"Right now, there's difference in lexicon on how we think," McFarland said. The department is working on ways to translate its risk calculation so that it applies to IT, she said.

Takai acknowledged the challenge.

"This is an incredibly difficult situation for us in terms of being sure that we have the right categorization and that we're communicating their categorization correctly," she said, adding that the current information about the federal IT Dashboard was not all correct. The department is working on a new directive to better define the status of defense IT projects according to IT Dashboard categories.

About the Author

Adam Mazmanian is FCW's senior staff writer, and covers Congress, health IT and governmentwide IT policy. Connect with him on Twitter: @thisismaz.

The 2015 Federal 100

Meet 100 women and men who are doing great things in federal IT.

Featured

  • Shutterstock image (by venimo): e-learning concept image, digital content and online webinar icons.

    Can MOOCs make the grade for federal training?

    Massive open online courses can offer specialized IT instruction on a flexible schedule and on the cheap. That may not always mesh with government's preference for structure and certification, however.

  • Shutterstock image (by edel): graduation cap and diploma.

    Cybersecurity: 6 schools with the right stuff

    The federal government craves more cybersecurity professionals. These six schools are helping meet that demand.

  • Rick Holgate

    Holgate to depart ATF

    Former ACT president will take a job with Gartner, follow his spouse to Vienna, Austria.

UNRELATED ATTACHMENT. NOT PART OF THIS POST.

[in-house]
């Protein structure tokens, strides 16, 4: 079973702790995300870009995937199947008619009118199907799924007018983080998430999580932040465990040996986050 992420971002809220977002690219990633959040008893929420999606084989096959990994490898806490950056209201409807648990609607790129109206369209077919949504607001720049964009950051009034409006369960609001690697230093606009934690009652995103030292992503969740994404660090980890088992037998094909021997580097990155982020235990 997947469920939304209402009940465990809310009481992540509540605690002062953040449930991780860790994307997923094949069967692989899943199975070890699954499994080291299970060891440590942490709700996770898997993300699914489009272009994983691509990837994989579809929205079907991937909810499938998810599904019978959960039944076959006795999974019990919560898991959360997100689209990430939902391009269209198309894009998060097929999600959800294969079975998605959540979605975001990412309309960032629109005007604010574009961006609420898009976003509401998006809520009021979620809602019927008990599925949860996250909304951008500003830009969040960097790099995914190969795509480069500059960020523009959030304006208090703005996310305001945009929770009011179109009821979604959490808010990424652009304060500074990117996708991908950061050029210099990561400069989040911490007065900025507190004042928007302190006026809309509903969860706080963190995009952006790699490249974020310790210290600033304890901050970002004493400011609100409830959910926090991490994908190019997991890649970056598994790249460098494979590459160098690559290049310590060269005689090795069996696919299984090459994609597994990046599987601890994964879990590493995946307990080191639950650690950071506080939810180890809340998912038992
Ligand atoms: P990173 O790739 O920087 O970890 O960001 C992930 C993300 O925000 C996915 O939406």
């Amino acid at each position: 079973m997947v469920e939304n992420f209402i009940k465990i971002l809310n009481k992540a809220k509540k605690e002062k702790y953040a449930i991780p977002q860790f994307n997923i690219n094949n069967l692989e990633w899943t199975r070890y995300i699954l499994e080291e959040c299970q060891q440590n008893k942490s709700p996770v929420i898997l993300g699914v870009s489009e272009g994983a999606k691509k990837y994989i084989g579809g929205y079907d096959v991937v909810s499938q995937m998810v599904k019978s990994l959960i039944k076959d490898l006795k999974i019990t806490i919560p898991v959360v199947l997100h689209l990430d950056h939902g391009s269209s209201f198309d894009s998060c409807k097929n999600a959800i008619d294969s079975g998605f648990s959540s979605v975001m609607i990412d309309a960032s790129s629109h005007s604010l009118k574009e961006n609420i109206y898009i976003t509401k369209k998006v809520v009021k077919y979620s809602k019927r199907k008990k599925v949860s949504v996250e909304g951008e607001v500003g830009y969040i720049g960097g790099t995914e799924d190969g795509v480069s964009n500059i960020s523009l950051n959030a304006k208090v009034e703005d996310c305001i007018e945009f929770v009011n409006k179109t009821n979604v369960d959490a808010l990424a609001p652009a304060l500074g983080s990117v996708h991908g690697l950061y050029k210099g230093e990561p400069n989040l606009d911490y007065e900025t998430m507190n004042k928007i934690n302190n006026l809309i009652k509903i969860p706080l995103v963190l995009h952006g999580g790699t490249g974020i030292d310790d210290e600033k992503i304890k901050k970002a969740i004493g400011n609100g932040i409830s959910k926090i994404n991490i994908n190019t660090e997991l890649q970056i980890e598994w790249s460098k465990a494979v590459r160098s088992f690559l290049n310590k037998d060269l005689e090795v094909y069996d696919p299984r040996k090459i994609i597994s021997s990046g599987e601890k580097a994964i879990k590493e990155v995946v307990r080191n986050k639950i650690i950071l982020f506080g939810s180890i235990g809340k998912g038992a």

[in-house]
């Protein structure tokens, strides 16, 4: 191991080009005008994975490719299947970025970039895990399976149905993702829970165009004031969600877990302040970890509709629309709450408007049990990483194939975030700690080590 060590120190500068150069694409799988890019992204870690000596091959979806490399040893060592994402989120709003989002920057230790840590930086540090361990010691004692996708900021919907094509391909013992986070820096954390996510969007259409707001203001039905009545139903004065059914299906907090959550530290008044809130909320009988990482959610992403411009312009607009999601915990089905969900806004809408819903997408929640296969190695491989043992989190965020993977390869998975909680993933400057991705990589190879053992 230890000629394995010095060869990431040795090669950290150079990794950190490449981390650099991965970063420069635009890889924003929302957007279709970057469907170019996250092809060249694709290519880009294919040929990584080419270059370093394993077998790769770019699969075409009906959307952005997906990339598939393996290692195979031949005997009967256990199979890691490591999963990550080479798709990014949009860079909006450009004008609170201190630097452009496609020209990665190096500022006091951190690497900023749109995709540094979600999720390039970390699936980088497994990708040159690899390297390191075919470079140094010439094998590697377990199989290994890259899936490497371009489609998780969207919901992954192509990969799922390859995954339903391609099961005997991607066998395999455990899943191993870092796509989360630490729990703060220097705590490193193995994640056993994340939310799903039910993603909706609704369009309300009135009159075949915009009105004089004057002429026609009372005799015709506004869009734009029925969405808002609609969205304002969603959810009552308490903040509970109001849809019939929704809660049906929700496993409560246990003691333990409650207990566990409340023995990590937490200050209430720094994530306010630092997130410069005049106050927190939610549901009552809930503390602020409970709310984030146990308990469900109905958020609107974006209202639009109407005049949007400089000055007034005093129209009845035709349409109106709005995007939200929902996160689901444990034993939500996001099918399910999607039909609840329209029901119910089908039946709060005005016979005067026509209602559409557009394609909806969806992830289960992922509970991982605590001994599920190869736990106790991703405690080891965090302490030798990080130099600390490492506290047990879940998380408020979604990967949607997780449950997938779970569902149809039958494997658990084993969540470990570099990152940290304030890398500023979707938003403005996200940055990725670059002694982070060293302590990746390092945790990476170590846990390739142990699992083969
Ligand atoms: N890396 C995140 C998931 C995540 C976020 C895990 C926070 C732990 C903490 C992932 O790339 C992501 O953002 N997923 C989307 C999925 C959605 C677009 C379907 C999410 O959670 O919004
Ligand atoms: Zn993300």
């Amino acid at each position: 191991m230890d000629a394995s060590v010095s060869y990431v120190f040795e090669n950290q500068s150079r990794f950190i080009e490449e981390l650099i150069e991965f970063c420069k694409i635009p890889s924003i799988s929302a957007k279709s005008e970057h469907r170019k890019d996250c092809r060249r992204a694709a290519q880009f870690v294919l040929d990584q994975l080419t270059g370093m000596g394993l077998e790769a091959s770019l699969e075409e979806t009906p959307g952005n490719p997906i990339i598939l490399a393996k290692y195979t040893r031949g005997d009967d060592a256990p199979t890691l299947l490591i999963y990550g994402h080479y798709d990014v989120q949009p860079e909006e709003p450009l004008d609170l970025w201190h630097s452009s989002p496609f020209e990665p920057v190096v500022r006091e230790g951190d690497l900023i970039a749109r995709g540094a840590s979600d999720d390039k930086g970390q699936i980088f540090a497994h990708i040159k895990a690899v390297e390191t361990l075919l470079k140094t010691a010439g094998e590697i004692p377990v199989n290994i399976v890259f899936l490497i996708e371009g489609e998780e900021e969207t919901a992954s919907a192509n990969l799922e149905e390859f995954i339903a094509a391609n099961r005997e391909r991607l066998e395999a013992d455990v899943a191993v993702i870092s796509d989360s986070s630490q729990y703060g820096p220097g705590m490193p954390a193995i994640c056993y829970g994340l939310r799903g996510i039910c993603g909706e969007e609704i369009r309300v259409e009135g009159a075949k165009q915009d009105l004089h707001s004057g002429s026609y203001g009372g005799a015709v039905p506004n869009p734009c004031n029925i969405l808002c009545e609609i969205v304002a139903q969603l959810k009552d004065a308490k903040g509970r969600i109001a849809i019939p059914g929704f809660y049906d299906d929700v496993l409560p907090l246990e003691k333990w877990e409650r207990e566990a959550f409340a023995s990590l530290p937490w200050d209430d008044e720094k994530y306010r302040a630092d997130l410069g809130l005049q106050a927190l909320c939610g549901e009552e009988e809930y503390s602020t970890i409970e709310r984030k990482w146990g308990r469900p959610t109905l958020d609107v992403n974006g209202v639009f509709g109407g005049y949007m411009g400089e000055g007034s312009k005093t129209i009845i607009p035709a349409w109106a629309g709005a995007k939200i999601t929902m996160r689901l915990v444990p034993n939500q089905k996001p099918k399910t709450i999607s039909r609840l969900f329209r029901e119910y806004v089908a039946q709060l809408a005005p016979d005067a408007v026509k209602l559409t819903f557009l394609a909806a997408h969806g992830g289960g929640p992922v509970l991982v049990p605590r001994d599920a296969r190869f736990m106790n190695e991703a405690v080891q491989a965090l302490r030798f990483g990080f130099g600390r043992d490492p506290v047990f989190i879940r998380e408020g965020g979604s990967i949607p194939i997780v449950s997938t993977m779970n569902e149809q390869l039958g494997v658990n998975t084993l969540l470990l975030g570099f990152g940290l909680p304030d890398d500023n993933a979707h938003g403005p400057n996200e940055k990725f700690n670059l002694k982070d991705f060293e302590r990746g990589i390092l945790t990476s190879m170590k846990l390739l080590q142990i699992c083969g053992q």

• Are VA techies slacking off on Yammer?

    A new IG report cites security and productivity concerns associated with employees' use of the popular online collaboration tool.

  • Shutterstock image: digital fingerprint, cyber crime.

    Exclusive: The OPM breach details you haven't seen

    An official timeline of the Office of Personnel Management breach obtained by FCW pinpoints the hackers’ calibrated extraction of data, and the government's step-by-step response.

  • Stephen Warren

    Deputy CIO Warren exits VA

    The onetime acting CIO at Veterans Affairs will be taking over CIO duties at the Office of the Comptroller of the Currency.

  • Shutterstock image: monitoring factors of healthcare.

    DOD awards massive health records contract

    Leidos, Accenture and Cerner pull off an unexpected win of the multi-billion-dollar Defense Healthcare Management System Modernization contract, beating out the presumptive health-records leader.

  • Sweating the OPM data breach -- Illustration by Dragutin Cvijanovic

    Sweating the stolen data

    Millions of background-check records were compromised, OPM now says. Here's the jaw-dropping range of personal data that was exposed.

  • FCW magazine

    Let's talk about Alliant 2

    The General Services Administration is going to great lengths to gather feedback on its IT services GWAC. Will it make for a better acquisition vehicle?

Reader comments

Please post your comments here. Comments are moderated, so they may not appear immediately after submitting. We will not post comments that we consider abusive or off-topic.

Please type the letters/numbers you see above